Saturday, May 29, 2010

The Hunger Games by Suzanne Collins

The Hunger Games is the story of Katniss Everdeen, who lives in District 12 in a post- apocalyptic world where a central area called the Capital supplies all the districts with food. Once a year, as a reminder of the Capital’s power and influence, a teen boy and girl are chosen from each district to fight to the death with other districts in an Arena, in a huge televised event. One blogger referred to it as “Battle Royale meets Project Runway.”

I am normally not big on the post-apocalyptic setting or fantasy, for that matter (although it might be a hard argument to call The Hunger Games fantasy), however Katniss and Peeta are so interesting and engaging, that it is hard not to get involved in the plot. Katniss is a wonderful character. She is strong and smart and the reader does get a strong sense of the difficult decisions she has to make. She is a breath of fresh air compared to recent teen heroines of late; though she has difficult choices to make, she stands by her decisions and is not controlled by anyone else. Even though she is a likable character, you never get the sense that the author would not kill her off if the story called for it, which makes the story more suspenseful than if you know there is a happy ending in store.

The criticisms against reality television and the vacuity of fashion are hard to miss. It is interesting that this book is aimed at a generation who has never been without such programming.

I was really impressed by this book. It made me a little jealous because the writing of teen novels has come a long way since I was a teen. It makes me want to return to the genre. In fact, I read the next book in the series right away and I am already looking forward to the third book. I have recommended this book to many friends and it has led to many interesting conversations. Please make room on your “to read” list for this one.

Sunday, May 16, 2010

The Great Expectation: The Hunger Games

The Hunger Games by Suzanne Collins

My first response when I was recommended this book was “This book is about what??! Oh my god. And it's for teens? Dear god.”

I tend to be a bit of a snob about youth literature, as though the Kathy Griffin and Sarah Silverman books I just read show a lot of sophistication. Adult Harry Potter fans seem like the biggest literary snobs in the world and Twilight fans seem… “special.” Both of the groups seem as though they are a part of a cult. So when someone recommended this book and I saw the uproar over Suzanne Collins at the Texas Library Association Conference, I was intrigued. Could this be the book to break me out of my snobbery?

Thursday, May 13, 2010

Great Expectations: Some Ether by Nick Flynn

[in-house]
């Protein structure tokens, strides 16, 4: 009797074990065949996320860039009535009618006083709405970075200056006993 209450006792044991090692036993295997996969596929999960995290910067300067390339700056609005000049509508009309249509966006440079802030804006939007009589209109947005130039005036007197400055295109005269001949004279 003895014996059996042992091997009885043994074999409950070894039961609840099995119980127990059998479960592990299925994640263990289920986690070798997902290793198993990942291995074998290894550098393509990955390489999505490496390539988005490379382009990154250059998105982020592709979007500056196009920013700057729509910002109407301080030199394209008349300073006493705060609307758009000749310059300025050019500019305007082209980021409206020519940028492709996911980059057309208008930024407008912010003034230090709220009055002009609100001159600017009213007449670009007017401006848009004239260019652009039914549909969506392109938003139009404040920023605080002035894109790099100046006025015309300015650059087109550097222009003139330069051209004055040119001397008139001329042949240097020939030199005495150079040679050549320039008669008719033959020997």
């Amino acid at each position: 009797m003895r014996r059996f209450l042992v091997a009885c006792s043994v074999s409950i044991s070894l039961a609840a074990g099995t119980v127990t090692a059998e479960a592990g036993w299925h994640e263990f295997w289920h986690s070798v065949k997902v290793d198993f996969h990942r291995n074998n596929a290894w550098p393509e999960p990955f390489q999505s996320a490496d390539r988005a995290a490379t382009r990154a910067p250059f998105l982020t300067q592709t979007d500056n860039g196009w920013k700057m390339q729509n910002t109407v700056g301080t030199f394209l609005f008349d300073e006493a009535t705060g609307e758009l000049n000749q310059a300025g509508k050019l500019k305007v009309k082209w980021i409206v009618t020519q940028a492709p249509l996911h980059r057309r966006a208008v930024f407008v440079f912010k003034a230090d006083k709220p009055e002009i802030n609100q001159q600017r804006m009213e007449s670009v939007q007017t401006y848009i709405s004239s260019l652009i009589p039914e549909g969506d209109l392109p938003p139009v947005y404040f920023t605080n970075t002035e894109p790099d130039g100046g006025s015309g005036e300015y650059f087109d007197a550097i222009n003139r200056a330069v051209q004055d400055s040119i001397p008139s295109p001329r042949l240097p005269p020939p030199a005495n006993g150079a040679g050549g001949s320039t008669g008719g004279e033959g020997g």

This book came as a recommendation by e-mail. If you have a recommendation, e-mail us at As you can see, we will actually read your requests.

Some Ether by Nick Flynn was recommended to us by a customer at our library who also happens to be getting married to one of our employees. She claims she has read this book of poems at least 30 times. I was sceptical about this claim and then I realized that I have also read books many times over. I still read my very worn copy of The True Confessions of Charlotte Doyle by Avi. I've been reading that one every year since I was in the 4th grade. It's still a great book.

I'm not really into poetry, except for the romantics, funny haikus and children's poetry. I love Shel Silverstein and William Blake. It's an interesting combination, I know. I've also been exposed to some really bad poetry, mostly from boyfriends who can't write poetry, but try really hard.

I have little to no expectations for this book of poetry. I don't know if there is an overall theme. I don't know if he's any good. What I do know is that the cover is blue and white. I like blue. Maybe I'll like this book. Is that too far of a stretch?

Tuesday, May 4, 2010

Hitchhiker's Guide to the Galaxy by Doulas Adams Part II

I read it. I read it on the plane going to Las Vegas. Let me tell you, the person sitting next to me did not appreciate the peals of laughter coming from my seat. I'm not quiet when I laugh either. I'm sure the whole plane hated me by the time the book was through.

This book was the funniest thing I've ever read in my entire life, and I've read a lot of books. Douglas Adams took a boring idea and made it into something wonderful. The book starts off with Arthur Dent trying to save his house from a demolition crew. I don't want to say anything I shouldn't, but Arthur pretty much loses his house due to bureaucracy. Which is why it's so funny that our planet is destroyed by the same type of thing.

The characters in this book are rich and funny. They are stupid and smart, naive and worldly all at the same time. They include a president that is really only a figure head that steals a one-of-a-kind spacecraft, a robot that is clinically depressed, and Arthur's best friend, who happens to be an alien. They really emulate all the things humans experience when they have no idea what is going on and are just trying to make it through.

The one thing I loved about this book is the way the author makes you feel like you are a part of the action even through you are really just an observer in this insane world.

I highly recommend this book for those that love science fiction, humor, or laughing out loud.